Dream sea­son for Diaz, fa­ther Hur­ri­canes de­fen­sive co­or­di­na­tor, former Miami mayor cel­e­brate UM win streak.

The Palm Beach Post - - SPORTS - By Matt Porter Palm Beach Post Staff Writer

CORAL GABLES — A se­cu­rity alarm sounded at a res­i­dence in the Miami sub­urb of Kendall West, near Miller Drive and 102nd Ave, around 10 p.m. Satur­day. Po­lice did not re­spond to the scene. No crime was re­ported.

How­ever, you might say the alarm was trig­gered by a theft.

“I talked to my mother, his Cuban grand­mother, this morn­ing,” Manny Diaz Sr. said by phone Sun­day. “She told me she got so ex­cited when (Tra­jan) Bandy got the Pick Six, she started jump­ing and scream­ing so loud that the alarm in the house went off.”

The Hur­ri­canes have been mak­ing that kind of noise lately, rid­ing the rau­cous en­vi­ron­ment at Hard Rock Sta­dium all the way to the top of the polls. The lat­est team to be chased away, fin­gers block­ing their ears: third-ranked Notre Dame, which was spanked by un­beaten Miami (9-0, 6-0) on the same day the Hur­ri­canes clinched a spot in the Dec. 2 ACC Cham­pi­onship Game.

It makes Diaz Sr., the former Miami mayor, won­der if real­ity is a dream.

His son, se­cond-year UM de­fen­sive co­or­di­na­tor Manny Diaz, spent the first 18 years of his coach­ing ca­reer in places like Raleigh, N.C. and Austin, Texas. Now he’s home. In Miami’s cham­pi­onship days of the 1980s, Diaz Sr. was a young lawyer who shared cus­tody of his son. They bonded over the Canes, and rarely missed a game in the Or­ange Bowl.

Now, the younger Diaz has Miami’s de­fense look­ing like those dom­i­nant units of the past. And his fa­ther is watch­ing it all from the side­line.

“Oh, my God,” Diaz Sr. said, paus­ing. “I have a hard time not chok­ing up ev­ery time, you know? It’s just so ex­cit­ing. I’m so proud of him. The whole fam­ily is proud of him. Hav­ing him in Miami, do­ing what he’s do­ing, it’s just in­cred­i­ble. Ab­so­lutely in­cred­i­ble.”

When his son was build­ing his ca­reer in Tal­la­has­see and Raleigh, got his first job as a de­fen­sive co­or­di­na­tor in Murfrees­boro, Tenn., and then moved from Starkville, Miss., to Austin, to Rus­ton, La., and Starkville again, the bond didn’t break.

“No mat­ter where he was, we’ve al­ways talked about the Canes,” Diaz Sr. said. “That’s what was in his heart. This is where he grew up. It’s his home­town team. I don’t care where he is. This is deep in his heart. It was al­ways about Miami.

“For him to come back ... I’m see­ing him on the side­lines with Ed Reed, think­ing, ‘You were a kid go­ing to games, watch­ing Ed Reed and War­ren Sapp and all the rest.’ Now he’s bring­ing them on cam­pus to talk to the play­ers. It’s sur­real. It re­ally is an in­cred­i­ble ex­pe­ri­ence — for me, and I can only imag­ine for him.”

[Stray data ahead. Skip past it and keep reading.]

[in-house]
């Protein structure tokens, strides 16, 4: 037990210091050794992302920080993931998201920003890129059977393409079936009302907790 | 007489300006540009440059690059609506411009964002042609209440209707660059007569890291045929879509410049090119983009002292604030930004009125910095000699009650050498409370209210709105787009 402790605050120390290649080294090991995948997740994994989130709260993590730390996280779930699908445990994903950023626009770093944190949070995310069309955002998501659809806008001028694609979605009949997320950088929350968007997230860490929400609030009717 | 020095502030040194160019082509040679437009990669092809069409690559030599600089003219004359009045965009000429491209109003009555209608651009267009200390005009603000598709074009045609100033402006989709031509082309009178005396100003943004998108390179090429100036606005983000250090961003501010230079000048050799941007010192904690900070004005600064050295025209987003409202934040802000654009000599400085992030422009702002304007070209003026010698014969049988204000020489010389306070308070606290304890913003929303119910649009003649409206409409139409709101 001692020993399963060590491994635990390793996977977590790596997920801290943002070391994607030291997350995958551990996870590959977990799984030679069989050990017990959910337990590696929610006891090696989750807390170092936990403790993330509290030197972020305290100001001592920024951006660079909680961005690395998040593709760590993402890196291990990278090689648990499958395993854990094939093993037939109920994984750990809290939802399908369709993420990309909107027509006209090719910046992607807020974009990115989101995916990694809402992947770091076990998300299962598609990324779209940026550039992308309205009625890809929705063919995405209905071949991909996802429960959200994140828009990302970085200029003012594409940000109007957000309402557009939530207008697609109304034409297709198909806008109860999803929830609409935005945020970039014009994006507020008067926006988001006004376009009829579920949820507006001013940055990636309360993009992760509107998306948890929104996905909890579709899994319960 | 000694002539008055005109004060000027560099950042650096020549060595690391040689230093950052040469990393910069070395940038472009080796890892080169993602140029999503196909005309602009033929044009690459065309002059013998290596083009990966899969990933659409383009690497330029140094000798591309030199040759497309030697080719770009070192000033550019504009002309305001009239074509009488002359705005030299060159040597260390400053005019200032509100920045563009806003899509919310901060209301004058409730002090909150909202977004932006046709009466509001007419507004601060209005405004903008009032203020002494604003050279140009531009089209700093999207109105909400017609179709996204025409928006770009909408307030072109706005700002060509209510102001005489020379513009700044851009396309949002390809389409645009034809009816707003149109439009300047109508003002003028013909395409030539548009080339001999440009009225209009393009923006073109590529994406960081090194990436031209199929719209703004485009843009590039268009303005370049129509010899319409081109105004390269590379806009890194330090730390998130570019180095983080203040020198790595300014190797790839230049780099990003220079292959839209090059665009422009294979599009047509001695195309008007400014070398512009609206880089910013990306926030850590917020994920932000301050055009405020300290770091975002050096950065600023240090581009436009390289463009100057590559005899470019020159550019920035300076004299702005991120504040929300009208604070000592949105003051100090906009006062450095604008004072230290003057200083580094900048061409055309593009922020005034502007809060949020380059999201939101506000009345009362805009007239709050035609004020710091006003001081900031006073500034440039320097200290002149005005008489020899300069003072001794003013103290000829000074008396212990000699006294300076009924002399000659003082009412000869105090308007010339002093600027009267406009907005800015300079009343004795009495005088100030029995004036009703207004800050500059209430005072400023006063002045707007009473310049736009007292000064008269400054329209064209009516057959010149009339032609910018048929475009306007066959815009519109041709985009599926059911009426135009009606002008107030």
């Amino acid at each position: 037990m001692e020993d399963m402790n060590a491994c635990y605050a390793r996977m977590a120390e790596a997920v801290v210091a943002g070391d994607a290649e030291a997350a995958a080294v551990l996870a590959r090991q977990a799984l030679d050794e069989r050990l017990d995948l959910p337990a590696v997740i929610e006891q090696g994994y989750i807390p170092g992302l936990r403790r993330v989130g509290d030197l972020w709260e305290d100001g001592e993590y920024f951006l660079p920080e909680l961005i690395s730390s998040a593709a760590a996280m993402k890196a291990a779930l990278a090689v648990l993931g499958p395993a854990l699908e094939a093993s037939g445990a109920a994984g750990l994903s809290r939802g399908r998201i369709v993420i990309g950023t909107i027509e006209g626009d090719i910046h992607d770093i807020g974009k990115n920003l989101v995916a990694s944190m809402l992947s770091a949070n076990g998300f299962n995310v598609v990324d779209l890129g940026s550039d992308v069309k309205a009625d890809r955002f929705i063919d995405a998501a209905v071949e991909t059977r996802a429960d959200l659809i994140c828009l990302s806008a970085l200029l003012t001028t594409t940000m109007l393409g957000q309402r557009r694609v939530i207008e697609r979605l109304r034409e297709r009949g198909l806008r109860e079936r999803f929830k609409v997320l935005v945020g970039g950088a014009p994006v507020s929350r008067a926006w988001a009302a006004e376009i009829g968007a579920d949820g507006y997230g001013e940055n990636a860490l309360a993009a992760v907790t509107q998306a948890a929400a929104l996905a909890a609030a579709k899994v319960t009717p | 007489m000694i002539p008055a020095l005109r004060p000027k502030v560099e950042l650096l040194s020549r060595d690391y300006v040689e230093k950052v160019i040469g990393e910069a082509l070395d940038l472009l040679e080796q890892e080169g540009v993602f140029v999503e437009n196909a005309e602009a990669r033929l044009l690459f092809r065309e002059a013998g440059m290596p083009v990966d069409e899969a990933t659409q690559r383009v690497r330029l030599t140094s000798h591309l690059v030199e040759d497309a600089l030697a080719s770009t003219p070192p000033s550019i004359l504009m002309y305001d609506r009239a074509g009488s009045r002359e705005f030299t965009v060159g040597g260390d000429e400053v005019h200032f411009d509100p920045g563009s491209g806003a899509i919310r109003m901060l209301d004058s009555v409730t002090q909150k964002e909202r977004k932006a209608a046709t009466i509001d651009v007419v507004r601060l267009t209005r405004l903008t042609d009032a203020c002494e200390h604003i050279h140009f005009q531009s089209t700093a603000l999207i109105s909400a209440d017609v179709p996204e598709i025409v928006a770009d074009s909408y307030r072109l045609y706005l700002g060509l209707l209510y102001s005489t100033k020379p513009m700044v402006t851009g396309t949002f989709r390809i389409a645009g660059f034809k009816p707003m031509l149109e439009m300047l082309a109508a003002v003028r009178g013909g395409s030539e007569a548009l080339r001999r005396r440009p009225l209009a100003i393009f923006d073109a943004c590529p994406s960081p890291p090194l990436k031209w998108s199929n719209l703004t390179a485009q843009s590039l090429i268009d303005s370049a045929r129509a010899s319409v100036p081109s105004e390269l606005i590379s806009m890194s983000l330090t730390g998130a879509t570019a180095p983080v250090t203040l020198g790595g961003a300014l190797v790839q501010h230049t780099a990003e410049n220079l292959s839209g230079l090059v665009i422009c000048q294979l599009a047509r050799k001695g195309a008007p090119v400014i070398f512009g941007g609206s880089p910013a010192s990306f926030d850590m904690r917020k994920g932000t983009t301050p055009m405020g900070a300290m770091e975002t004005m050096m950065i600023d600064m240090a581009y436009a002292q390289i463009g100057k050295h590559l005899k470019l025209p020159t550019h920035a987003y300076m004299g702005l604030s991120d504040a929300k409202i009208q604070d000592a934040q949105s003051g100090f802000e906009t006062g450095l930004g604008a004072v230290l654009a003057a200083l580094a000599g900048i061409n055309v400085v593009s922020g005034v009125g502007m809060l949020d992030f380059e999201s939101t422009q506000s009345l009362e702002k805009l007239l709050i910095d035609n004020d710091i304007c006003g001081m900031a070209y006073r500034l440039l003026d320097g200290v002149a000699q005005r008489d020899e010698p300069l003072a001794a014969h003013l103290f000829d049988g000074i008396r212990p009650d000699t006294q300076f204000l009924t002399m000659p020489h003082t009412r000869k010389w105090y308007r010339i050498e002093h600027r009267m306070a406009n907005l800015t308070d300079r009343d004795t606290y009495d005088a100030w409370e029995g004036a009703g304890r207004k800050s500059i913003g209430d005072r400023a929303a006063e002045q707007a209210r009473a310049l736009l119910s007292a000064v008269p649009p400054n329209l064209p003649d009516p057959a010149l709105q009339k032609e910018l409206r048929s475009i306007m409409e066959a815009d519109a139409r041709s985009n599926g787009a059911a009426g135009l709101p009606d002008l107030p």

Diaz, in his postgame com­ments, said some­thing that res­onated with Hur­ri­canes fans every­where:

“This is, to me, nat­u­ral or­der re­stored,” he said. “This is the way a Satur­day night in Miami should be.”

His words re­called those nights in the Or­ange Bowl, when teams not wear­ing or­ange and green had a hard time be­liev­ing they had a chance. Th­ese Hur­ri­canes are build­ing that sort of fear.

Along the way, Diaz is build­ing a re­sume.

He is 43, sharp and charis­matic, and leader of one of the na­tion’s best de­fenses. For the se­cond year in a row, and the fourth time in his 11-year ca­reer as a de­fen­sive co­or­di­na­tor, Diaz is up for the Broyles Award as the na­tion’s top as­sis­tant coach. Should Miami march on to the Col­lege Foot­ball Play­off, Diaz might be a lock to win it.

But, there’s an ele­phant in the room, and it’s wear­ing Cuban links.

Diaz will cer­tainly get calls this off­sea­son, and in off­sea­sons to come, to be a head coach.

His fa­ther takes a prag­matic ap­proach, while bask­ing in this dream sea­son. Af­ter all, he used to buy Hur­ri­canes gear for his son. Now, he’s the proud owner of a Turnover Chain T-shirt.

“We don’t talk about it,” he said. “Our lives, my life, and his, have al­ways been a sur­prise. Ev­ery year af­ter the bowl game, you’re sit­ting next to the phone wait­ing for the call — ‘Hey, here’s where I’m go­ing.’ Like (Dec. 2015), it was, ‘Hey, I’m com­ing home!’ ‘What?’ So you just never know.

“Manny and I are very sim­i­lar that way. What’s im­por­tant right now for him is Vir­ginia, pe­riod, end of story. One game at a time. Let’s keep win­ning. If and when some­thing hap­pens, we’ll think about it. For now, it’s all about win­ning the next game.”

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